Reinstalling Lion/Mountain Lion Without Erasing the Drive
Boot to the Recovery HD: Restart the computer and after the chime press and hold down the COMMAND and R keys until the menu screen appears. Alternatively, restart the computer and after the chime press and hold down the OPTION key until the boot manager screen appears. Select the Recovery HD and click on the downward pointing arrow button.
Repair the Hard Drive and Permissions: Upon startup select Disk Utility from the main menu. Repair the Hard Drive and Permissions as follows.
When the recovery menu appears select Disk Utility. After DU loads select your hard drive entry (mfgr.'s ID and drive size) from the the left side list. In the DU status area you will see an entry for the S.M.A.R.T. status of the hard drive. If it does not say "Verified" then the hard drive is failing or failed. (SMART status is not reported on external Firewire or USB drives.) If the drive is "Verified" then select your OS X volume from the list on the left (sub-entry below the drive entry,) click on the First Aid tab, then click on the Repair Disk button. If DU reports any errors that have been fixed, then re-run Repair Disk until no errors are reported. If no errors are reported click on the Repair Permissions button. Wait until the operation completes, then quit DU and return to the main menu.
Reinstall Lion/Mountain Lion: Select Reinstall Lion/Mountain Lion and click on the Continue button.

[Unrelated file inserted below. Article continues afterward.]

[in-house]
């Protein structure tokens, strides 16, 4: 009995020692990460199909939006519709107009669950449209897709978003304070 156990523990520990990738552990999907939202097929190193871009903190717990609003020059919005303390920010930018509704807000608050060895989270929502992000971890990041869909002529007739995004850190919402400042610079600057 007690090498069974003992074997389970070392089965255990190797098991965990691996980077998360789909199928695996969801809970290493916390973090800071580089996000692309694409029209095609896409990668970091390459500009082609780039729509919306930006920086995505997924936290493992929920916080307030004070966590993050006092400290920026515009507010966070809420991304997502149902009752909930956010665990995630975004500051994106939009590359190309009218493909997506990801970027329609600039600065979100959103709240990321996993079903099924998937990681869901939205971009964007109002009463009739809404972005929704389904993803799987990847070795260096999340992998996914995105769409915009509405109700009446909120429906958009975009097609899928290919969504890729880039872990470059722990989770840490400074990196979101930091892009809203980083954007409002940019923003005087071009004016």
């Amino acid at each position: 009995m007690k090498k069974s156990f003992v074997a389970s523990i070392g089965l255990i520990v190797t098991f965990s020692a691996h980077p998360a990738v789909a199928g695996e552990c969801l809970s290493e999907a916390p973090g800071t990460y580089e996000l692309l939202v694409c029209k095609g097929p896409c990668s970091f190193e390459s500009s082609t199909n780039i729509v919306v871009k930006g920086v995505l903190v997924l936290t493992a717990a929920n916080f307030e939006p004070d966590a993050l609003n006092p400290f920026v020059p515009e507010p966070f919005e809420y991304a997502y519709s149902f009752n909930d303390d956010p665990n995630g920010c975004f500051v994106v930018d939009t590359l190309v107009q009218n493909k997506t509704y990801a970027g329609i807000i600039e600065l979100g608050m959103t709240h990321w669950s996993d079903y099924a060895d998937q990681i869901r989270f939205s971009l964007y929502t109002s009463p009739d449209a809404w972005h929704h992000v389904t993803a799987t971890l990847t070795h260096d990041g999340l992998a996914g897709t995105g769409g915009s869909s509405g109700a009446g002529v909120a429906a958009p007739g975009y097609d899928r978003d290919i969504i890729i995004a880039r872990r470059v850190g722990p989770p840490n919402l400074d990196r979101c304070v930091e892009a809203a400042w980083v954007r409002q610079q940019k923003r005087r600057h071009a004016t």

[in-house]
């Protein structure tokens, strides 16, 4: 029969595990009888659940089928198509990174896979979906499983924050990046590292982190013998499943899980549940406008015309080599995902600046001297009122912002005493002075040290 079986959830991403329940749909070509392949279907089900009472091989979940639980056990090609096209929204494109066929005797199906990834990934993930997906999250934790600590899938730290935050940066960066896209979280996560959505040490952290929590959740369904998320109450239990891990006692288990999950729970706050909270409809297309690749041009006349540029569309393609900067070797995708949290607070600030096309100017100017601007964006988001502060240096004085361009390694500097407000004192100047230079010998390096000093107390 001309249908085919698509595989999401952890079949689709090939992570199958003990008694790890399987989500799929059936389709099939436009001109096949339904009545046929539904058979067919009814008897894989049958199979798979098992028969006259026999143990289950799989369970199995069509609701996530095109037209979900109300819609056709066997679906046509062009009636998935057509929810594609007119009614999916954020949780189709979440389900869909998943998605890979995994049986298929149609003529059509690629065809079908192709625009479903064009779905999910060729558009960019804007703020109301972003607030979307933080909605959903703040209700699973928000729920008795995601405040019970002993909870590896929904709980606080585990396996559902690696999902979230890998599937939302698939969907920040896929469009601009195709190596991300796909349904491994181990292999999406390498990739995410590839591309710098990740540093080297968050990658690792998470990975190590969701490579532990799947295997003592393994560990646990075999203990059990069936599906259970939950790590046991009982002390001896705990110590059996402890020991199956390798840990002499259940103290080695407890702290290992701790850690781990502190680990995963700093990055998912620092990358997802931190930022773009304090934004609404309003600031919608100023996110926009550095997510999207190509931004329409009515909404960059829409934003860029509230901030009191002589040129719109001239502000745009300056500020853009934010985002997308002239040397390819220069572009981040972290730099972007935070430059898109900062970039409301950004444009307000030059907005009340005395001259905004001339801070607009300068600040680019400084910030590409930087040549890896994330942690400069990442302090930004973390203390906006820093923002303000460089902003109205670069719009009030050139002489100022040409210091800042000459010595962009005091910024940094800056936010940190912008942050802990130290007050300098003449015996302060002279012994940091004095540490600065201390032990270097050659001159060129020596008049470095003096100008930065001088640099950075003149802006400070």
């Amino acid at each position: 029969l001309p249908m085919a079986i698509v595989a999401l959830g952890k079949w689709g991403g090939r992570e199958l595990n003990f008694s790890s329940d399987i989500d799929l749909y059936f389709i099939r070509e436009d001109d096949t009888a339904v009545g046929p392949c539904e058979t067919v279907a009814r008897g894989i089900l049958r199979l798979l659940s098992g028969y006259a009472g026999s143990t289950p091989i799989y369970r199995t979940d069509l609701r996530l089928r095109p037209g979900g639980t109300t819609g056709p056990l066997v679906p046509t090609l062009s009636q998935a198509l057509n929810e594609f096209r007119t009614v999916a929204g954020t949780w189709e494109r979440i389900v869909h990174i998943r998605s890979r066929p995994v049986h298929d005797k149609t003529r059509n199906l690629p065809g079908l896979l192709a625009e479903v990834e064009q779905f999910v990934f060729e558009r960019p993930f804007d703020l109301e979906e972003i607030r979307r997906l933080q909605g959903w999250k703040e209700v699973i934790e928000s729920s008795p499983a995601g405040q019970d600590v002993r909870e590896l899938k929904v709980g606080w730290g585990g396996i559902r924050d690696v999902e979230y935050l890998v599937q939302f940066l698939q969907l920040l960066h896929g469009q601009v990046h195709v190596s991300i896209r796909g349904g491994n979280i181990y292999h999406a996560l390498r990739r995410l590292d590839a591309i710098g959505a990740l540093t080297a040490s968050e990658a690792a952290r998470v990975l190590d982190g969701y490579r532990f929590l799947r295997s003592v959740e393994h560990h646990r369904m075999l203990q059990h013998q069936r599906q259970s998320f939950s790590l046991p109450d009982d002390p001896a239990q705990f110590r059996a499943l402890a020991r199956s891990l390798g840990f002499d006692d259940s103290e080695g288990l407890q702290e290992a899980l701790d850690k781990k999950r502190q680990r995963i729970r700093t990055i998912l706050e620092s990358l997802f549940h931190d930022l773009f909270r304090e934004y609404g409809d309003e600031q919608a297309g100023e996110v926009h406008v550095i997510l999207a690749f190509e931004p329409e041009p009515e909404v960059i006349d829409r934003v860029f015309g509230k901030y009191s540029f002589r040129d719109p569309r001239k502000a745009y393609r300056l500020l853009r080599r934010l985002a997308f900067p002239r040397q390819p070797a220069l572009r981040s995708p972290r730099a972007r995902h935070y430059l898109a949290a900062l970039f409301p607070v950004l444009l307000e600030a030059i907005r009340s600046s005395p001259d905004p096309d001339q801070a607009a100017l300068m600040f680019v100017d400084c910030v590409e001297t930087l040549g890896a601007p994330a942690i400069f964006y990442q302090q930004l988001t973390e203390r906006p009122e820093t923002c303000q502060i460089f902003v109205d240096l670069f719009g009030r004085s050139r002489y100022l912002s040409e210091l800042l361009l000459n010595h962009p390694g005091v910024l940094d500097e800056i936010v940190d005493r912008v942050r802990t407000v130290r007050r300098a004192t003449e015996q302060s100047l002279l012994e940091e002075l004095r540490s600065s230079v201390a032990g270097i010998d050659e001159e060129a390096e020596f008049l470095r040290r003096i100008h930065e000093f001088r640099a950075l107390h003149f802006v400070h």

Note: You will need an active Internet connection. I suggest using Ethernet if possible because it is three times faster than wireless.
Restore from the last Time Machine backup or clone of your preceding version of OS X.
There should be no reason for your recent MacBook Pro to be slower due to Mountain Lion exclusively. Mine seems to perform better. I used Geekbench which confirms a small, but measurable performance increase over Lion.
Something else is going on with your MBP that is not likely to be resolved by downgrading OS X. Find out what it is and fix it.
Quite often the slow down can be caused by incompatible software
or drivers that "get stuck" and and complete their task.
Best thing to do is first open up Activity Monitor and select
All Processes from the drop down menu. Then click the
CPU column to get the list in decending order to see what
may be using up CPU. If nothing shows up excessive,
click the Disk Activity to see if the disk is being accessed
excessively. Also, check network activity in the same way.
The other item is to also check memory usage and also
the Page Outs. Low system memory can also cause